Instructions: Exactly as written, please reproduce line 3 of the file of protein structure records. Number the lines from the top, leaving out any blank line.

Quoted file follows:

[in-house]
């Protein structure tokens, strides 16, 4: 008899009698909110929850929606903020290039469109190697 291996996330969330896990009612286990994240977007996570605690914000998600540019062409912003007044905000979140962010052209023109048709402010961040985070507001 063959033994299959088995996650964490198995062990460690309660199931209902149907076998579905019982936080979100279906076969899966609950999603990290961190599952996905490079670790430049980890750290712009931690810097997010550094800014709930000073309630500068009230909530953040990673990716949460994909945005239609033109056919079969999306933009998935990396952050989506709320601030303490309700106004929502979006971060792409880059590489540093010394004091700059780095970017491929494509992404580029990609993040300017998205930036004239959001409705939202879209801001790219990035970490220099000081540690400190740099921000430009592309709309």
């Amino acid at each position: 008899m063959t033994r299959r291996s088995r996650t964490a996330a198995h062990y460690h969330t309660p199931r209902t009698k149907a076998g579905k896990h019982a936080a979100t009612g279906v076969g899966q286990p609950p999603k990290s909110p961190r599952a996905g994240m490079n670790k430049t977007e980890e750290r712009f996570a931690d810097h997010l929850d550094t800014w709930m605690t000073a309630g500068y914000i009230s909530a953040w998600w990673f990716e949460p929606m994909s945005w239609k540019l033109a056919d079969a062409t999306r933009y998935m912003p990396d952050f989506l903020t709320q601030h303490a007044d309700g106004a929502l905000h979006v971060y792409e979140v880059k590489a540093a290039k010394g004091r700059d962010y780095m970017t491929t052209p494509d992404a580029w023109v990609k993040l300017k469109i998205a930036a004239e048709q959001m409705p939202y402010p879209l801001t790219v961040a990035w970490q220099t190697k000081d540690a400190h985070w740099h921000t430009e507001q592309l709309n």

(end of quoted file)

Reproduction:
């Amino acid at each position: 008899m063959t033994r299959r291996s088995r996650t964490a996330a198995h062990y460690h969330t309660p199931r209902t009698k149907a076998g579905k896990h019982a936080a979100t009612g279906v076969g899966q286990p609950p999603k990290s909110p961190r599952a996905g994240m490079n670790k430049t977007e980890e750290r712009f996570a931690d810097h997010l929850d550094t800014w709930m605690t000073a309630g500068y914000i009230s909530a953040w998600w990673f990716e949460p929606m994909s945005w239609k540019l033109a056919d079969a062409t999306r933009y998935m912003p990396d952050f989506l903020t709320q601030h303490a007044d309700g106004a929502l905000h979006v971060y792409e979140v880059k590489a540093a290039k010394g004091r700059d962010y780095m970017t491929t052209p494509d992404a580029w023109v990609k993040l300017k469109i998205a930036a004239e048709q959001m409705p939202y402010p879209l801001t790219v961040a990035w970490q220099t190697k000081d540690a400190h985070w740099h921000t430009e507001q592309l709309n």